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An Album of Southern Soldiers and Their Stories
“The history of the Civil War is the stories of its soldiers,” writes Ronald S. Coddington in the preface to Faces of the Confederacy. This book tells the stories of seventy-seven Southern soldiers—young farm boys, wealthy plantation owners, intellectual elites, uneducated poor—who posed for photographic portraits, cartes de visite, to leave with family, friends, and sweethearts before going off to war. Coddington, a passionate collector of Civil War–era photography, conducted a monumental search for these previously unpublished portrait cards, then unearthed the personal stories of their subjects, putting a human face on a war rife with inhuman atrocities. The Civil War took the lives of 22 of every 100 men who served. Coddington follows the exhausted survivors as they return home to occupied cities and towns, ravaged farmlands, a destabilized economy, and a social order in the midst of upheaval. This book is a haunting and moving tribute to those brave men. Like its companion volume, Faces of the Civil War: An Album of Union Soldiers and Their Stories, this book offers readers a unique perspective on the war and contributes to a better understanding of the role of the common soldier.
A Longitudinal Cephalometric Study
For a wide spectrum of scientists from biomedical and dental researchers to primatologists and physical anthropologists, Emet Schneiderman offers the most accurate and up-to-date presentation of the normal growth of the lower facial skeleton in a primate species. His study is based on a sample of thirty-five captive rhesus monkeys, whose facial growth was traced over a ten-year period spanning from infancy to adulthood. The author identifies the relative contribution of various sites of growth, quantifies the relative roles of different types of development--such as appositional and condylar--and sheds light on several long-standing controversies as to how the primate face grows. Unlike many of the traditional cephalometric measurements, the ones included in this work were chosen to reflect the positional, dimensional, and localized remodeling changes that occur during ontogeny. Using a new statistical approach designed for longitudinal data, Schneiderman avoids the misleading information that has often resulted from older, cross-sectional statistical methods. This book serves as a foundation for future experimental and normal studies in the rhesus monkey and, from a methodological standpoint, as a general model for future longitudinal growth studies.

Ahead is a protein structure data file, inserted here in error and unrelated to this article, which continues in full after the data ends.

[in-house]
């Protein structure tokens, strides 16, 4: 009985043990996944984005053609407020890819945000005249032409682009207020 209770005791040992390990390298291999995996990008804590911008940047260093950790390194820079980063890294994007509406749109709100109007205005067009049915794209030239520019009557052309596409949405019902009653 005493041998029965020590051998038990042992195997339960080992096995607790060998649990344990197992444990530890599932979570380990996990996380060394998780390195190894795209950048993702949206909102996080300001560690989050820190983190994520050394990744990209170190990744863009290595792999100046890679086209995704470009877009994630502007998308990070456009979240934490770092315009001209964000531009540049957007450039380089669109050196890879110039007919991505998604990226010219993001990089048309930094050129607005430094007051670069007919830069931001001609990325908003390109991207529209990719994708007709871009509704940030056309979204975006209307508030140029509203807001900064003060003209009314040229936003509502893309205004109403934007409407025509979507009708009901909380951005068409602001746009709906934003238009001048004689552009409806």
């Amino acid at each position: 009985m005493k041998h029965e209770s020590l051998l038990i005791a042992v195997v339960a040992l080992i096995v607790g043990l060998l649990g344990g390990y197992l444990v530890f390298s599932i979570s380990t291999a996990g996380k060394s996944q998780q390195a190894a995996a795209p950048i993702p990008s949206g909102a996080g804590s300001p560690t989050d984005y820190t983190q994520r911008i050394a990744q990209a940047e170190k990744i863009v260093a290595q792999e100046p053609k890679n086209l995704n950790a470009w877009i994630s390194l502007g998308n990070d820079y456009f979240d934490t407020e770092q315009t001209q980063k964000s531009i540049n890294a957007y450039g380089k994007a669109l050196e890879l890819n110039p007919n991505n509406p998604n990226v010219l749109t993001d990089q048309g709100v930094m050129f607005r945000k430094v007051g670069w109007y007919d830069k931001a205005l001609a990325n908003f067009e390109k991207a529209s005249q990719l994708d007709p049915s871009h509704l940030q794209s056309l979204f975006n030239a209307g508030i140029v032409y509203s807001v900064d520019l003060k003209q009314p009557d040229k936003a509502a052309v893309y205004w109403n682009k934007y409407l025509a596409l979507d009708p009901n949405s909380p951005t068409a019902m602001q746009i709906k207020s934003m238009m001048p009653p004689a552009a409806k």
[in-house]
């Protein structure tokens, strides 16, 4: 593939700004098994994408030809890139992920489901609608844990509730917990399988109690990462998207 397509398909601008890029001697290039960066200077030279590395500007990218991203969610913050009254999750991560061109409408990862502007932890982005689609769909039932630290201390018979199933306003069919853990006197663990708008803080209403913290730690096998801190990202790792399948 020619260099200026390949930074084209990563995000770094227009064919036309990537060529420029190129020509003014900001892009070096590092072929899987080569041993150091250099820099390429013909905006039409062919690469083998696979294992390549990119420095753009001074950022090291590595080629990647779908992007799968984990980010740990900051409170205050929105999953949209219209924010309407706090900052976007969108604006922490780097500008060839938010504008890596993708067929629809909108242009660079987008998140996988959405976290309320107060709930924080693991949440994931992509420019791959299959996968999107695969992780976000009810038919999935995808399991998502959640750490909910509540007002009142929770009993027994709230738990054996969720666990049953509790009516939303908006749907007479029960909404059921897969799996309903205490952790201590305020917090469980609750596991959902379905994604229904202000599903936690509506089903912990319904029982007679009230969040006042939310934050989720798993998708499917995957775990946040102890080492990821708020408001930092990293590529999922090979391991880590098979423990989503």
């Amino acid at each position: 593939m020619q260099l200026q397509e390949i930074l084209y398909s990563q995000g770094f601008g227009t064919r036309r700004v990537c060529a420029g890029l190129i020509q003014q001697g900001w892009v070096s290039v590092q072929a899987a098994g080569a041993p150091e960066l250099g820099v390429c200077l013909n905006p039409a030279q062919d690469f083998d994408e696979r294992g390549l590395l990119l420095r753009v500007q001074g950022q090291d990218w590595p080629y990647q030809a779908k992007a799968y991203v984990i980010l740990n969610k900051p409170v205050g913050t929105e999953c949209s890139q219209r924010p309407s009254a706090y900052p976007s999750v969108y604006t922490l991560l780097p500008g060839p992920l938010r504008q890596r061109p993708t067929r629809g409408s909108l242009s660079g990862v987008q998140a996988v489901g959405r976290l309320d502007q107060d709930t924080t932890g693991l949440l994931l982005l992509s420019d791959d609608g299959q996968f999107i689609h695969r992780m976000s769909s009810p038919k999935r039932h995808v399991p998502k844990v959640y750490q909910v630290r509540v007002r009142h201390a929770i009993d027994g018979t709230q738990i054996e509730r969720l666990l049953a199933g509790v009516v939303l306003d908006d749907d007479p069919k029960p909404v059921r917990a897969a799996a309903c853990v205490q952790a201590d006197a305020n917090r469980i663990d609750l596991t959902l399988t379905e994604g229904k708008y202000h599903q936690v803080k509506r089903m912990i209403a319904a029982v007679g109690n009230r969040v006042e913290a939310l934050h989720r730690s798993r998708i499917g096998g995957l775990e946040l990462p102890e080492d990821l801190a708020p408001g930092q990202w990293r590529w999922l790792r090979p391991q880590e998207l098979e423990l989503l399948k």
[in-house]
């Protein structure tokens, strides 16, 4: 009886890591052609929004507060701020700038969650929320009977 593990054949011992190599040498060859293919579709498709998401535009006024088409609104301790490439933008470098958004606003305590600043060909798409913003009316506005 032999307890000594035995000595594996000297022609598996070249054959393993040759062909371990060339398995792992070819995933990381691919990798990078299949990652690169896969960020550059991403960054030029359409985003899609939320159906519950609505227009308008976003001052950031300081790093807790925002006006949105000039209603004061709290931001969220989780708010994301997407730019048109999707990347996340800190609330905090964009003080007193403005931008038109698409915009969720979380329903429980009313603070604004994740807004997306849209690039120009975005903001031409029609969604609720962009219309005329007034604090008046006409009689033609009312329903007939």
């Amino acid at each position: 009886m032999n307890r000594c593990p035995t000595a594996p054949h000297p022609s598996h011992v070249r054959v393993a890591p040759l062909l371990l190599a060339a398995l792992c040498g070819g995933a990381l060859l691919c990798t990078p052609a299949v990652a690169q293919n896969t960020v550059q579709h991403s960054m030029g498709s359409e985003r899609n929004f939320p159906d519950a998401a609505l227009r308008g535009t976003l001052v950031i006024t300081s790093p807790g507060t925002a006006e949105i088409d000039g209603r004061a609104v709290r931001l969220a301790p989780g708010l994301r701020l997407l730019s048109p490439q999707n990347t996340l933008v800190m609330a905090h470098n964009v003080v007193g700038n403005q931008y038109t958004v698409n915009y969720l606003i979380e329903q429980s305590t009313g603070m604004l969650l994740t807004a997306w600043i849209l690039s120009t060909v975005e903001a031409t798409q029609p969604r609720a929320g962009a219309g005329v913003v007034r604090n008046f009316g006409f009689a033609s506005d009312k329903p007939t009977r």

Originally published in 1992.
The Princeton Legacy Library uses the latest print-on-demand technology to again make available previously out-of-print books from the distinguished backlist of Princeton University Press. These paperback editions preserve the original texts of these important books while presenting them in durable paperback editions. The goal of the Princeton Legacy Library is to vastly increase access to the rich scholarly heritage found in the thousands of books published by Princeton University Press since its founding in 1905.
Perspectives on Knowledge Production and Application
This volume explores the management of conflicts arising from the siting of unwanted projects in the Asia-Pacific, a region inadequately explored by the relevant literature. The work includes studies on a variety of locations, including Hong Kong, Japan, Mainland China, Taiwan, Vietnam, Singapore, and others. Contributions are drawn from several leading scholars intimately familiar with the locations under study, and employ theoretical, comparative, and policy-based approaches to analysis of environmental conflict, risk management, and public participation. The editors also provide introductory and concluding sections in which the siting issues under discussion are summarized and contextualized. The result is a collection that serves as an invaluable aid and source of information for policymakers, environmentalists, and scholars of the Asia-Pacific and elsewhere.
The African Church and the Crisis of Aids
Facing a Pandemic traces the history and spread of the HIV/AIDS virus in Africa and its impact on African society and public policy before considering new priorities needed to combat the pandemic. The central argument is that the theological motif of the image of God invites a prophetic critique of the social environment in which HIV/AIDS thrives and calls for a praxis of love and compassion.